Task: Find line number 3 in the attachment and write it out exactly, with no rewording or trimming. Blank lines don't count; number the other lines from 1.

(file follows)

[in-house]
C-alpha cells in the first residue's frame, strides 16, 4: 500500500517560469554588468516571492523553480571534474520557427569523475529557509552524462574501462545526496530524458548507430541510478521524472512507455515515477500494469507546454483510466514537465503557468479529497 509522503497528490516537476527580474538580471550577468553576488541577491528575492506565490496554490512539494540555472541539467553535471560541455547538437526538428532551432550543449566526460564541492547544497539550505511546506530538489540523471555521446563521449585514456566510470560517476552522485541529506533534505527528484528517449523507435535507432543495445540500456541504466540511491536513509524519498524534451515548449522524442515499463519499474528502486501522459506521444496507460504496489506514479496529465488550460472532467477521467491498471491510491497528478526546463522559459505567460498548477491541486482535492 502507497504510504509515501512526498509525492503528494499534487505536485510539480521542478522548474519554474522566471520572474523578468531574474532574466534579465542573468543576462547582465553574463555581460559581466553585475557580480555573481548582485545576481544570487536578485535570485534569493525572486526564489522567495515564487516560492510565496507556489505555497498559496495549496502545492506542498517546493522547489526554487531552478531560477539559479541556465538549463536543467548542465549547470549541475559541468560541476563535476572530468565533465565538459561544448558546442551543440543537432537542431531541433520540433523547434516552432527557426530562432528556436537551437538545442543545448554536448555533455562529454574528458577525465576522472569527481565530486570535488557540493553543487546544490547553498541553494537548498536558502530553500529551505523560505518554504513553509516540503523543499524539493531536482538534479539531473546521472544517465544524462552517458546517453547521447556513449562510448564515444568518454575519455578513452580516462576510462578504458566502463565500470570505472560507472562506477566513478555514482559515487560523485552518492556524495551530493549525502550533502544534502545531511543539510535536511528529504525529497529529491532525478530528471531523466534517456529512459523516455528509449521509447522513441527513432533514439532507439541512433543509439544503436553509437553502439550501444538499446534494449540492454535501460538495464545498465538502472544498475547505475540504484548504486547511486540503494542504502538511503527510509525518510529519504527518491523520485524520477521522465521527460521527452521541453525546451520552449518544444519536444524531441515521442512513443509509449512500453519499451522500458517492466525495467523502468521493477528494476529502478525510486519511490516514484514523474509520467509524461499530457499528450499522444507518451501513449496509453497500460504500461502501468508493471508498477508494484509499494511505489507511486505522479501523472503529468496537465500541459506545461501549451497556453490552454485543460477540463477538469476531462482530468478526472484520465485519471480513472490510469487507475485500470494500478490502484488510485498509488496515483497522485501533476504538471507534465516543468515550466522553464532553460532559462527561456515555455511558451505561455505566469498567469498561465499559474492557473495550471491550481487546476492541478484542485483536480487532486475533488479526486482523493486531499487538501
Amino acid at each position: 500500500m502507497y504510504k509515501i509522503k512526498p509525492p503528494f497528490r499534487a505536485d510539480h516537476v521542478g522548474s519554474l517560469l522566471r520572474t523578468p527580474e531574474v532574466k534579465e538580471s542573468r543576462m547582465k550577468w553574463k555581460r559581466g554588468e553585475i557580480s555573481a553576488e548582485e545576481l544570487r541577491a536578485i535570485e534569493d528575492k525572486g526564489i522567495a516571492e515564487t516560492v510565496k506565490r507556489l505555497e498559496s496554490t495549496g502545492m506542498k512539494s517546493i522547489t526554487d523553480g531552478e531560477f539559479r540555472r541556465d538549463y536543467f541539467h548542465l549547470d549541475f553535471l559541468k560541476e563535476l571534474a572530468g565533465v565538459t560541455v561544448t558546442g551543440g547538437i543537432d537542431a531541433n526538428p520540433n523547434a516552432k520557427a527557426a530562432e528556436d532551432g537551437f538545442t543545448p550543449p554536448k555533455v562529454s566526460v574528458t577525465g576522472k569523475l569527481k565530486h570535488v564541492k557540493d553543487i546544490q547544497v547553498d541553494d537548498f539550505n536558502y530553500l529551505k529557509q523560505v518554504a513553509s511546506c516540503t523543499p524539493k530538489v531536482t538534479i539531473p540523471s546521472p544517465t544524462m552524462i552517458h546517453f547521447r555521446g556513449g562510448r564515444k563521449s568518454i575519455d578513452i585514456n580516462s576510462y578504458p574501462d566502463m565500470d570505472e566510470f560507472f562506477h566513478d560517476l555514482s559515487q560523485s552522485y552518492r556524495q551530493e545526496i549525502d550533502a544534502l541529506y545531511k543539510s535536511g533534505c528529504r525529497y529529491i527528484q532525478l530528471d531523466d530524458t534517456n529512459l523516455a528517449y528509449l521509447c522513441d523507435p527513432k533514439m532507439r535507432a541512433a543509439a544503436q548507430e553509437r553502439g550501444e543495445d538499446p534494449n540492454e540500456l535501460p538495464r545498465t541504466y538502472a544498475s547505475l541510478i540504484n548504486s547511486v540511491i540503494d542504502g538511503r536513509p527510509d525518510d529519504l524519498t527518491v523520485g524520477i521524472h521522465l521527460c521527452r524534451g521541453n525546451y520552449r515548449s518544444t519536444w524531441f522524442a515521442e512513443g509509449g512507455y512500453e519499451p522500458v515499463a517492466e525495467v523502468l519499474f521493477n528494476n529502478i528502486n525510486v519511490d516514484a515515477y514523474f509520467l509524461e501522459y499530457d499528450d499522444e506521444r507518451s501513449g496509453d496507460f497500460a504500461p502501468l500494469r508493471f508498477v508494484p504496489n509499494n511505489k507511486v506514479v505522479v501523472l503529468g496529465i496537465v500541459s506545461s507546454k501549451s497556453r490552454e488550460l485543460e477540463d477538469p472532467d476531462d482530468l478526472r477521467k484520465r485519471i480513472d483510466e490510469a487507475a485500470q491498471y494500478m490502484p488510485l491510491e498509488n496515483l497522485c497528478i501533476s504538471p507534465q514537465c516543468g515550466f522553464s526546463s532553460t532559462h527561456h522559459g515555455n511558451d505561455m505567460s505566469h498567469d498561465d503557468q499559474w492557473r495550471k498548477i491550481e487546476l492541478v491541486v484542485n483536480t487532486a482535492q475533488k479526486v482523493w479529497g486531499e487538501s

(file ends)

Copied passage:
Amino acid at each position: 500500500m502507497y504510504k509515501i509522503k512526498p509525492p503528494f497528490r499534487a505536485d510539480h516537476v521542478g522548474s519554474l517560469l522566471r520572474t523578468p527580474e531574474v532574466k534579465e538580471s542573468r543576462m547582465k550577468w553574463k555581460r559581466g554588468e553585475i557580480s555573481a553576488e548582485e545576481l544570487r541577491a536578485i535570485e534569493d528575492k525572486g526564489i522567495a516571492e515564487t516560492v510565496k506565490r507556489l505555497e498559496s496554490t495549496g502545492m506542498k512539494s517546493i522547489t526554487d523553480g531552478e531560477f539559479r540555472r541556465d538549463y536543467f541539467h548542465l549547470d549541475f553535471l559541468k560541476e563535476l571534474a572530468g565533465v565538459t560541455v561544448t558546442g551543440g547538437i543537432d537542431a531541433n526538428p520540433n523547434a516552432k520557427a527557426a530562432e528556436d532551432g537551437f538545442t543545448p550543449p554536448k555533455v562529454s566526460v574528458t577525465g576522472k569523475l569527481k565530486h570535488v564541492k557540493d553543487i546544490q547544497v547553498d541553494d537548498f539550505n536558502y530553500l529551505k529557509q523560505v518554504a513553509s511546506c516540503t523543499p524539493k530538489v531536482t538534479i539531473p540523471s546521472p544517465t544524462m552524462i552517458h546517453f547521447r555521446g556513449g562510448r564515444k563521449s568518454i575519455d578513452i585514456n580516462s576510462y578504458p574501462d566502463m565500470d570505472e566510470f560507472f562506477h566513478d560517476l555514482s559515487q560523485s552522485y552518492r556524495q551530493e545526496i549525502d550533502a544534502l541529506y545531511k543539510s535536511g533534505c528529504r525529497y529529491i527528484q532525478l530528471d531523466d530524458t534517456n529512459l523516455a528517449y528509449l521509447c522513441d523507435p527513432k533514439m532507439r535507432a541512433a543509439a544503436q548507430e553509437r553502439g550501444e543495445d538499446p534494449n540492454e540500456l535501460p538495464r545498465t541504466y538502472a544498475s547505475l541510478i540504484n548504486s547511486v540511491i540503494d542504502g538511503r536513509p527510509d525518510d529519504l524519498t527518491v523520485g524520477i521524472h521522465l521527460c521527452r524534451g521541453n525546451y520552449r515548449s518544444t519536444w524531441f522524442a515521442e512513443g509509449g512507455y512500453e519499451p522500458v515499463a517492466e525495467v523502468l519499474f521493477n528494476n529502478i528502486n525510486v519511490d516514484a515515477y514523474f509520467l509524461e501522459y499530457d499528450d499522444e506521444r507518451s501513449g496509453d496507460f497500460a504500461p502501468l500494469r508493471f508498477v508494484p504496489n509499494n511505489k507511486v506514479v505522479v501523472l503529468g496529465i496537465v500541459s506545461s507546454k501549451s497556453r490552454e488550460l485543460e477540463d477538469p472532467d476531462d482530468l478526472r477521467k484520465r485519471i480513472d483510466e490510469a487507475a485500470q491498471y494500478m490502484p488510485l491510491e498509488n496515483l497522485c497528478i501533476s504538471p507534465q514537465c516543468g515550466f522553464s526546463s532553460t532559462h527561456h522559459g515555455n511558451d505561455m505567460s505566469h498567469d498561465d503557468q499559474w492557473r495550471k498548477i491550481e487546476l492541478v491541486v484542485n483536480t487532486a482535492q475533488k479526486v482523493w479529497g486531499e487538501s